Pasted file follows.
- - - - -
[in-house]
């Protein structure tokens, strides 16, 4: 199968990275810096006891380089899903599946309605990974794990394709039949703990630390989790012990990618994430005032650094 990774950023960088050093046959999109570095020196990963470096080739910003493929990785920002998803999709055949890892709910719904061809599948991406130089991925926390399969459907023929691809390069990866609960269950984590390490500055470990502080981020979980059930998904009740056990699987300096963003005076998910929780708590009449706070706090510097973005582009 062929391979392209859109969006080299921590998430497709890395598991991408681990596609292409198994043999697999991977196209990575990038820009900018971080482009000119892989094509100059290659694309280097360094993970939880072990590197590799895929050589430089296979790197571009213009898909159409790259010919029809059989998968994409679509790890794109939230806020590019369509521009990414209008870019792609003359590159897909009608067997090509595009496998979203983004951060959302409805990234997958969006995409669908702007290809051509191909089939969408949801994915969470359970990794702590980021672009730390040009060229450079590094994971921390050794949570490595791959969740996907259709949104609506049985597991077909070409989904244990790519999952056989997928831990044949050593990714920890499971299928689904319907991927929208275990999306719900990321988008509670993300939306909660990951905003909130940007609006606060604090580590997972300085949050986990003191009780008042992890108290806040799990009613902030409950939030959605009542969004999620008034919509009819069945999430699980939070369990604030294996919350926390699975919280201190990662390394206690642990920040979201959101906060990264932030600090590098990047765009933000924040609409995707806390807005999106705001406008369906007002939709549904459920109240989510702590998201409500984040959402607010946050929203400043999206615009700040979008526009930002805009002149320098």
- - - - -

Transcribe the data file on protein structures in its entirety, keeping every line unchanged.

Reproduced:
[in-house]
């Protein structure tokens, strides 16, 4: 199968990275810096006891380089899903599946309605990974794990394709039949703990630390989790012990990618994430005032650094 990774950023960088050093046959999109570095020196990963470096080739910003493929990785920002998803999709055949890892709910719904061809599948991406130089991925926390399969459907023929691809390069990866609960269950984590390490500055470990502080981020979980059930998904009740056990699987300096963003005076998910929780708590009449706070706090510097973005582009 062929391979392209859109969006080299921590998430497709890395598991991408681990596609292409198994043999697999991977196209990575990038820009900018971080482009000119892989094509100059290659694309280097360094993970939880072990590197590799895929050589430089296979790197571009213009898909159409790259010919029809059989998968994409679509790890794109939230806020590019369509521009990414209008870019792609003359590159897909009608067997090509595009496998979203983004951060959302409805990234997958969006995409669908702007290809051509191909089939969408949801994915969470359970990794702590980021672009730390040009060229450079590094994971921390050794949570490595791959969740996907259709949104609506049985597991077909070409989904244990790519999952056989997928831990044949050593990714920890499971299928689904319907991927929208275990999306719900990321988008509670993300939306909660990951905003909130940007609006606060604090580590997972300085949050986990003191009780008042992890108290806040799990009613902030409950939030959605009542969004999620008034919509009819069945999430699980939070369990604030294996919350926390699975919280201190990662390394206690642990920040979201959101906060990264932030600090590098990047765009933000924040609409995707806390807005999106705001406008369906007002939709549904459920109240989510702590998201409500984040959402607010946050929203400043999206615009700040979008526009930002805009002149320098």